L4LM contributing writer Bob Wilson recently interviewed Grateful Dead and Bob Dylan author/mega-fan Howard F. Weiner to discuss his latest book Dylan & the Grateful Dead: A Tale of Twisted Fate. The book delves into how the Dead were responsible for reviving Dylan’s career in the 1980’s, a time when the icon’s career was in a downward spiral and needed a reawakening. Check out what the author had to say in this recent interview:
In his 2017 release, Dylan and the Grateful Dead: A Tale of Twisted Fate, author Howard F. Weiner documents the trails blazed by the Grateful Dead and Bob Dylan. This new title follows on the heels of Weiner’s earlier title, Tangled Up in Tunes: Ballad of a Dylanhead (2016). Though the six stadium run in 1987 that brought the Grateful Dead and Bob Dylan together has been derided thoroughly by the majority of critics, Weiner re-examines this moment in history and its impact on both iconic acts, boldly recounting how the Grateful Dead helped to revive a listless Dylan from his now-legendary 1980’s malaise.
When asked about the official live album of the tour (1989), Weiner didn’t want to look back. The official record may be left heavily tainted in large measure by this release. “The Dylan & the Dead album is a travesty”, the author winced. “It seems almost like self-sabotage. There is no reason to get excited about it, and the song selection included the poorest performances of the tour.”
The Grateful Dead, it seems, wanted to use many songs recorded at the Giants Stadium show on July 12th, 1987. This is regarded as the finest show on the tour and featured some of the best renditions of classic Dylan songs. Instead of the rare gem “Joey” performed at its zenith, Dylan chose the version from the show at Foxborough Stadium on July 4th, 1987. This version had blown lyrics and was far inferior to the rendition from New Jersey. Weiner also relates that a low-on-confidence Dylan had his voice “way down in the mix,” almost as if he was hiding behind the music.
Although not many will dispute the concert album being mishandled, the author emphasizes that “touring with the Grateful Dead changed the next thirty years of Dylan’s career.” Dylan’s releases like Knocked Out Loaded (1986) featured some decent tunes among the tracks but paled compared to his Nobel-worthy 1960’s catalog of songs. Dylan understandably needed something to help him carry the burden of his earlier self to new work, and perhaps the Grateful Dead helped the iconic rocker realize that performing could be both his mission and his salvation.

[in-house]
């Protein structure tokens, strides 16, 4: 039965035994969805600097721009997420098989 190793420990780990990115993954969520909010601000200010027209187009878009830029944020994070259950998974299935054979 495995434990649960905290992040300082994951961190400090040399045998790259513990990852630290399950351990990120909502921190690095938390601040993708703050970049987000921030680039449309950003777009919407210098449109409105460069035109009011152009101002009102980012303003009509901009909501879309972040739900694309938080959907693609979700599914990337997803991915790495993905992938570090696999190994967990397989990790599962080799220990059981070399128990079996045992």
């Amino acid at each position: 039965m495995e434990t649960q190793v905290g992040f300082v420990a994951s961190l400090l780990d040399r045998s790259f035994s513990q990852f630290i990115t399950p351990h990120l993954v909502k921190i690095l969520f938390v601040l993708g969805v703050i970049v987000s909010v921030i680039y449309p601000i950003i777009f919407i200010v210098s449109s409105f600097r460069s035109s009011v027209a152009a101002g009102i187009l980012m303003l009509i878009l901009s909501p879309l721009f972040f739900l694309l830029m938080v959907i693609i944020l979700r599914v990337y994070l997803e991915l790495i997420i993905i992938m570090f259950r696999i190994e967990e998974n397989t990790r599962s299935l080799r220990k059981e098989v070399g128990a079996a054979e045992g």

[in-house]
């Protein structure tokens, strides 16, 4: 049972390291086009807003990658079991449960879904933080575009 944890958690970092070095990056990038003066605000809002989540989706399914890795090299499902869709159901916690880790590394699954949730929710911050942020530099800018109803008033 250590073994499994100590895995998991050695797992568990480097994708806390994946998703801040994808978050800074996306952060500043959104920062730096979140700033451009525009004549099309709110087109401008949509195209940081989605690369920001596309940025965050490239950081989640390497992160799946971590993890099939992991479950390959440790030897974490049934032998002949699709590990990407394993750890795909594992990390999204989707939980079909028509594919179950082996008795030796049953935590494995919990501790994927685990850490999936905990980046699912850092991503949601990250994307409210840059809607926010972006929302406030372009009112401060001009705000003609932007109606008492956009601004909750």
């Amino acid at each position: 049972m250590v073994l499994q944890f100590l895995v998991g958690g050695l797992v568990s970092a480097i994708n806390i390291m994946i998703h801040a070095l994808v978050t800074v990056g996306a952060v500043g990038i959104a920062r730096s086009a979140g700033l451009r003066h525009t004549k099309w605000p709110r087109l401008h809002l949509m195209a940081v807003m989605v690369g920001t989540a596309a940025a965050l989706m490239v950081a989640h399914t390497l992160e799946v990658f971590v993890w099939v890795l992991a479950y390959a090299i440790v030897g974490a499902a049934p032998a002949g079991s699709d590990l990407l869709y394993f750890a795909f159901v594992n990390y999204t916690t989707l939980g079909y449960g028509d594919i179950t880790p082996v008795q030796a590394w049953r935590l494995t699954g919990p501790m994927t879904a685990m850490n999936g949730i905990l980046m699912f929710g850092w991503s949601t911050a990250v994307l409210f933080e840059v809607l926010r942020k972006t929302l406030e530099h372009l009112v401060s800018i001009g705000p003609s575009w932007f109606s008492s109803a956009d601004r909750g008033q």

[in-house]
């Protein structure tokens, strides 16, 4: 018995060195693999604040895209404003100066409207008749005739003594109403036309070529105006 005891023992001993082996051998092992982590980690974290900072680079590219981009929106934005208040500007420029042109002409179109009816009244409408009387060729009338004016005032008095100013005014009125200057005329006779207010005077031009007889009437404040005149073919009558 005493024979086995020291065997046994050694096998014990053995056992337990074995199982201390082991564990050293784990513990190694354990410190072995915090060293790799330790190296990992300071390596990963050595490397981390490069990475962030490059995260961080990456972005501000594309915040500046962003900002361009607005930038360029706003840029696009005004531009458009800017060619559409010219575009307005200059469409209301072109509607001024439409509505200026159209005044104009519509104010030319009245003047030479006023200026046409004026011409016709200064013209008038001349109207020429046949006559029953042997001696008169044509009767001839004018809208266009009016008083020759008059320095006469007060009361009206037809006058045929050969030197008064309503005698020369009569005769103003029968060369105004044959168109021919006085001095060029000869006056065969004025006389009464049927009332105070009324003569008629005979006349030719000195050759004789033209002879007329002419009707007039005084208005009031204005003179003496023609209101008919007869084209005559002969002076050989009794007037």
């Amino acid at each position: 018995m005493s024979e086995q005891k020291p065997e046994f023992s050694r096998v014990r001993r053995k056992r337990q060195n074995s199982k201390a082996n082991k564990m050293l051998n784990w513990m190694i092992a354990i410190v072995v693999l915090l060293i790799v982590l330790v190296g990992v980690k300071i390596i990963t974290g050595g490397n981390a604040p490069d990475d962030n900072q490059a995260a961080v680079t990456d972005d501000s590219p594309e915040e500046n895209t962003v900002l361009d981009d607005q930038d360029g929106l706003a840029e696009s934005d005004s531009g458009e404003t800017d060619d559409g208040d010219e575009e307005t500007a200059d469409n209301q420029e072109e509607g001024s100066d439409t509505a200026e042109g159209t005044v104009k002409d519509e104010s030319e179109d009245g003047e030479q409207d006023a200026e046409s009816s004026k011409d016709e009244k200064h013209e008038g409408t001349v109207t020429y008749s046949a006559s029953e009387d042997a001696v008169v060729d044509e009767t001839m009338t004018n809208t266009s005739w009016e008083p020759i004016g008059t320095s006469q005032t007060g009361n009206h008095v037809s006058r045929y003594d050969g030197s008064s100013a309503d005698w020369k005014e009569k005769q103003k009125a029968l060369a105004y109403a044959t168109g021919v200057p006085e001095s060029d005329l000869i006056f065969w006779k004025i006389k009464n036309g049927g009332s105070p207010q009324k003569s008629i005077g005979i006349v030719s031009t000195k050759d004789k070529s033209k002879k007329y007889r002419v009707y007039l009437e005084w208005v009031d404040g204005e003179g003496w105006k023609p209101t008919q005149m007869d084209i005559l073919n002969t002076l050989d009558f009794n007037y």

Within Dylan and the Grateful Dead, Weiner adds some tasty anecdotes to the mix, such as Levon Helm inquiring backstage at the Brooklyn Academy of Music on New Year’s Eve, 1971, when Dylan would bring The Band back on tour. During that earlier time, Dylan replied that he was considering touring with the Grateful Dead. “I don’t think he really meant that in 1971, it was something he just shot out, but it eventually happened,” notes the author. While Dylan would tour with The Band in 1974, Dylan’s statement near a decade-and-a-half prior forces readers to consider how long such a collaboration had been in the works.
On February 12th, 1988, Dylan called the offices of the Grateful Dead in San Rafael, CA, and asked to join the band. “It’s a burden being Bob Dylan,” explains Weiner, “There is no way around that.” It only required one nay vote to nix Dylan’s candidacy, and it wasn’t Jerry Garcia or Bob Weir, nor was it Brent Mydland, who was still the new guy. It may have been one of the drummers, or Phil Lesh. Weiner goes on to muse, “Whoever it was, it was a blessing. Dylan went to New Orleans with Daniel Lanois, and wrote and recorded Oh Mercy (1989).”
Inspired by the touring machine that the Grateful Dead had become, Dylan became a road warrior on June 7th, 1988. In their career, the Dead performed about 2,350 shows, and Dylan would eclipse that number in the second half of his career alone. “”I’ve got to go out there and play these songs. That’s just what I must do”, said Dylan in Newsweek in 1997. The tour still has not ended for Bob Dylan as of this date in 2017.
Howard Weiner is also the author of Grateful Dead 1977: The Rise of Terrapin Nation; and Positively Garcia. Howard is the creator and host of Visions of Dylan, a series of two-hour programs that airs on 99.5 FM, WBAI, New York. Dylan & the Grateful Dead: A Tale of Twisted Fate is available and can be purchased via Amazon.
Take a listen to Bob Wilson’s podcast with Howard F. Weiner as a guest:
[cover photo via Larry Hulst, Michael Ochs Archives/Getty Images]